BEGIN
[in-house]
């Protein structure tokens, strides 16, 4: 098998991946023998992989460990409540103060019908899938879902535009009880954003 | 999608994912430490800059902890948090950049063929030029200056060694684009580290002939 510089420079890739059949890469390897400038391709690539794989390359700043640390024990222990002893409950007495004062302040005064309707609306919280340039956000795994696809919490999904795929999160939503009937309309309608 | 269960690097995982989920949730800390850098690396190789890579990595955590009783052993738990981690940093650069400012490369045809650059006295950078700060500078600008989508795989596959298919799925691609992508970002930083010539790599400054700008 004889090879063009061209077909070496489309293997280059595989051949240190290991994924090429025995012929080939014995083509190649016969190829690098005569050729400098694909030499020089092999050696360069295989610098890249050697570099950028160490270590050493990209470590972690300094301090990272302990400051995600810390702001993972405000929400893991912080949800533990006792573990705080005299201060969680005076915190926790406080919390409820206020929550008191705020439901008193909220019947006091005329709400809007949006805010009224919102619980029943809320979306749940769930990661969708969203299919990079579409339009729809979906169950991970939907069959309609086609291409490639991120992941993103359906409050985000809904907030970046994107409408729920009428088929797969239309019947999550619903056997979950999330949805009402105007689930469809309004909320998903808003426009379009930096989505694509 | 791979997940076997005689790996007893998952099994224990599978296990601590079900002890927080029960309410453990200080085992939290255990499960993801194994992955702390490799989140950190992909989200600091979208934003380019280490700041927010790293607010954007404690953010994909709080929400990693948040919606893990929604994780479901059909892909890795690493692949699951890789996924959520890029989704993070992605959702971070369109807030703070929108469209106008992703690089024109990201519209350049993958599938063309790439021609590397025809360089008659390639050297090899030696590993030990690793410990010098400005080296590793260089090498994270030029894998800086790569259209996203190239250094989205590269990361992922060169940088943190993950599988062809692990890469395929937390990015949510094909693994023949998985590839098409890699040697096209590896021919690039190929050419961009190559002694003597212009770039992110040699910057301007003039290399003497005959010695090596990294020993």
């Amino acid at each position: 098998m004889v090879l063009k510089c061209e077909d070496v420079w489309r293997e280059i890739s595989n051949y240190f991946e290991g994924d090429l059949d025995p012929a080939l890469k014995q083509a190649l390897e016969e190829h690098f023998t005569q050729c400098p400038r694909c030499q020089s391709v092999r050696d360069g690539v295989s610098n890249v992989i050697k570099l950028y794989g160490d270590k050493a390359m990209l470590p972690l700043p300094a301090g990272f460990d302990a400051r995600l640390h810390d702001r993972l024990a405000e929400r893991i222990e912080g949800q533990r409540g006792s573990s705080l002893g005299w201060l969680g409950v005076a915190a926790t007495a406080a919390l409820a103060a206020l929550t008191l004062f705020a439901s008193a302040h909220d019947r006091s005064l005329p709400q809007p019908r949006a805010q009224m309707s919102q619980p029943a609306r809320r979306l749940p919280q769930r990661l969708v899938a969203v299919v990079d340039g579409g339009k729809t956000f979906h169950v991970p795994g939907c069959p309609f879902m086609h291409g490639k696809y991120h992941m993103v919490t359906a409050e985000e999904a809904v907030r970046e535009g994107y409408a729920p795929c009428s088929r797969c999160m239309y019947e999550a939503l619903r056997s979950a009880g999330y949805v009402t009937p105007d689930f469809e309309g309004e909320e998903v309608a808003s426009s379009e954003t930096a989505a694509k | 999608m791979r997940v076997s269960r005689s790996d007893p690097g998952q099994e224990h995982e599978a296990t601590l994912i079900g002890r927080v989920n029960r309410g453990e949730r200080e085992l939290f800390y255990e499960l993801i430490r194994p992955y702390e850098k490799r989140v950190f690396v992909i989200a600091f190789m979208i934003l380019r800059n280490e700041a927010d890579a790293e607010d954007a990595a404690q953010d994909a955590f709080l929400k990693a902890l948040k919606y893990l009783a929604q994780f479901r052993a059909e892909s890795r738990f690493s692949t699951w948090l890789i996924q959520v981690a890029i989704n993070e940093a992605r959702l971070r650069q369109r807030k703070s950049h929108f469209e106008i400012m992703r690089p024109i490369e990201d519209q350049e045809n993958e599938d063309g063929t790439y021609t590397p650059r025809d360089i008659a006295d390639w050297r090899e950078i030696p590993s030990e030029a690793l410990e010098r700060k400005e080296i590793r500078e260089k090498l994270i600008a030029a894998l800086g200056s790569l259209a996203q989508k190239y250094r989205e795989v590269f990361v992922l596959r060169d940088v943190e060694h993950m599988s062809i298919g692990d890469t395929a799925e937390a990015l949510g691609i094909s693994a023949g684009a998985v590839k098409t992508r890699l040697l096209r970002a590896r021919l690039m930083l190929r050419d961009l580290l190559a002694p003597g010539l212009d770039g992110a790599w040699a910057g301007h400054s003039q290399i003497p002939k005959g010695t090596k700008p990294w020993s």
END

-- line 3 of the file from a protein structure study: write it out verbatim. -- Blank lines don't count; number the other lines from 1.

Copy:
């Amino acid at each position: 098998m004889v090879l063009k510089c061209e077909d070496v420079w489309r293997e280059i890739s595989n051949y240190f991946e290991g994924d090429l059949d025995p012929a080939l890469k014995q083509a190649l390897e016969e190829h690098f023998t005569q050729c400098p400038r694909c030499q020089s391709v092999r050696d360069g690539v295989s610098n890249v992989i050697k570099l950028y794989g160490d270590k050493a390359m990209l470590p972690l700043p300094a301090g990272f460990d302990a400051r995600l640390h810390d702001r993972l024990a405000e929400r893991i222990e912080g949800q533990r409540g006792s573990s705080l002893g005299w201060l969680g409950v005076a915190a926790t007495a406080a919390l409820a103060a206020l929550t008191l004062f705020a439901s008193a302040h909220d019947r006091s005064l005329p709400q809007p019908r949006a805010q009224m309707s919102q619980p029943a609306r809320r979306l749940p919280q769930r990661l969708v899938a969203v299919v990079d340039g579409g339009k729809t956000f979906h169950v991970p795994g939907c069959p309609f879902m086609h291409g490639k696809y991120h992941m993103v919490t359906a409050e985000e999904a809904v907030r970046e535009g994107y409408a729920p795929c009428s088929r797969c999160m239309y019947e999550a939503l619903r056997s979950a009880g999330y949805v009402t009937p105007d689930f469809e309309g309004e909320e998903v309608a808003s426009s379009e954003t930096a989505a694509k | 999608m791979r997940v076997s269960r005689s790996d007893p690097g998952q099994e224990h995982e599978a296990t601590l994912i079900g002890r927080v989920n029960r309410g453990e949730r200080e085992l939290f800390y255990e499960l993801i430490r194994p992955y702390e850098k490799r989140v950190f690396v992909i989200a600091f190789m979208i934003l380019r800059n280490e700041a927010d890579a790293e607010d954007a990595a404690q953010d994909a955590f709080l929400k990693a902890l948040k919606y893990l009783a929604q994780f479901r052993a059909e892909s890795r738990f690493s692949t699951w948090l890789i996924q959520v981690a890029i989704n993070e940093a992605r959702l971070r650069q369109r807030k703070s950049h929108f469209e106008i400012m992703r690089p024109i490369e990201d519209q350049e045809n993958e599938d063309g063929t790439y021609t590397p650059r025809d360089i008659a006295d390639w050297r090899e950078i030696p590993s030990e030029a690793l410990e010098r700060k400005e080296i590793r500078e260089k090498l994270i600008a030029a894998l800086g200056s790569l259209a996203q989508k190239y250094r989205e795989v590269f990361v992922l596959r060169d940088v943190e060694h993950m599988s062809i298919g692990d890469t395929a799925e937390a990015l949510g691609i094909s693994a023949g684009a998985v590839k098409t992508r890699l040697l096209r970002a590896r021919l690039m930083l190929r050419d961009l580290l190559a002694p003597g010539l212009d770039g992110a790599w040699a910057g301007h400054s003039q290399i003497p002939k005959g010695t090596k700008p990294w020993s």